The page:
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Magic Magic

Magic Magic

Director: Sebastián Silva

Cast: Juno Temple, Emily Browning, Catalina Sandino Moreno

A vacationing insomniac loses the ability to distinguish dreams from reality while traveling the Chilean countryside with a group of adventurers that includes her best friend and an enigmatic American in this downbeat saga. Though it came to the U.S. billed as a thriller or a horror picture, Chilean director Sebastián Silva's Magic


A vacationing insomniac loses the ability to distinguish dreams from reality while traveling the Chilean countryside with a group of adventurers that includes her best friend and an enigmatic American in this downbeat saga. Though it came to the U.S. billed as a thriller or a horror picture, Chilean director Sebastián Silva's Magic Magic is more aptly described as a dark psychological drama with tense overtones. Juno Temple stars as Alicia -- an emotionally fragile young woman in her early 20s with a murky history. She joins her cousin Sarah (Emily Browning), Sarah's boyfriend Agustín (Agustín Silva), the couple's eccentric friend Brink (Michael Cera) and Agustín's sister Barbara (Catalina Sandino Moreno) for a retreat in the countryside, but from the beginning, things don't go as planned. In the days that follow, more tension erupts between Alicia and the other members of the group, particularly Brink, who displays extreme antisocial tendencies and grows fond of malevolently pushing the girl's buttons. After Sarah returns, all hell threatens to break loose: Alicia is accosted by a local dog that attempts to copulate with her leg; Brink and Agustín play a dangerous game that threatens to cause Alicia grave physical harm, and it becomes increasingly apparent, throughout, that Alicia is now teetering on the brink of a full-scale mental breakdown, which terrifies the others.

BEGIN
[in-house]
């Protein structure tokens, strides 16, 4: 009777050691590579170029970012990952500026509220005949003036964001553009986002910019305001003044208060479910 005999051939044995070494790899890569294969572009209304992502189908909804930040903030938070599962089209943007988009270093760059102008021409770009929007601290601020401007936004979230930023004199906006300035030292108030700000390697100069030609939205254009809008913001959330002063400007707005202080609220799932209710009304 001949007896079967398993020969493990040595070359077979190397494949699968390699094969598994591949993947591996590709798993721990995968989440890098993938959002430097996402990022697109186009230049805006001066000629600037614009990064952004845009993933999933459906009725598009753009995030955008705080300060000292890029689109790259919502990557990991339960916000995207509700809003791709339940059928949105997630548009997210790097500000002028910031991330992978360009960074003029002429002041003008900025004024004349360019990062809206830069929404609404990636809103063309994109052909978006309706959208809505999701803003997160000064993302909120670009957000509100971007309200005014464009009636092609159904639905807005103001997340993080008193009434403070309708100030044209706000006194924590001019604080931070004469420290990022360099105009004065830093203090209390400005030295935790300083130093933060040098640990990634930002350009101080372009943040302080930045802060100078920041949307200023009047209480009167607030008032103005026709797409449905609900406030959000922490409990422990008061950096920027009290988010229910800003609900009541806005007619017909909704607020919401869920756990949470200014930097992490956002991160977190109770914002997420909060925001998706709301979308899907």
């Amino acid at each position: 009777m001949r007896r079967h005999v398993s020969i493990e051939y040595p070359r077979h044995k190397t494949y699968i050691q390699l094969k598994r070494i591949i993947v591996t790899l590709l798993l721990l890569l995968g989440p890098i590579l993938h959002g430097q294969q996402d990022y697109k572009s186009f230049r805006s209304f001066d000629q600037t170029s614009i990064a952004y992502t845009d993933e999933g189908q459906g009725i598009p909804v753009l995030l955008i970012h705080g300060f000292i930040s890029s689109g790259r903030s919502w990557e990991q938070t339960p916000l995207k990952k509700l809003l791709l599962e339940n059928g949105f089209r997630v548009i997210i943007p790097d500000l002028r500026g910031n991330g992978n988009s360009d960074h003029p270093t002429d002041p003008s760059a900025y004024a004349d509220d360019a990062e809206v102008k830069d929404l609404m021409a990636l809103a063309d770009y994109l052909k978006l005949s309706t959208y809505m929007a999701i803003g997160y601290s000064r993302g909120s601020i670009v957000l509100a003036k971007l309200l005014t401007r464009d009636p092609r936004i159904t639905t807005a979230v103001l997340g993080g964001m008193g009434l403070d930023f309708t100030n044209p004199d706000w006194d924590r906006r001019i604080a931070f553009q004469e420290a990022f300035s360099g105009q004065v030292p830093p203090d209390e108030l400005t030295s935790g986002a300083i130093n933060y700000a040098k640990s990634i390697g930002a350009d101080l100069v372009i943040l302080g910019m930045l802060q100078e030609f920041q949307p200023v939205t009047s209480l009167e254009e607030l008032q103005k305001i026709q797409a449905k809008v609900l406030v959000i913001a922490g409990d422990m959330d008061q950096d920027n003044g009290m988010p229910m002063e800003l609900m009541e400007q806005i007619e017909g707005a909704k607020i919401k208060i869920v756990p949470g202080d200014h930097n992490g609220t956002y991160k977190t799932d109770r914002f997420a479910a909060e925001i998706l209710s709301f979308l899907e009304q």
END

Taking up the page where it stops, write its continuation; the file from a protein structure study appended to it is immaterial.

Editorial Reviews

All Movie Guide - Nathan Southern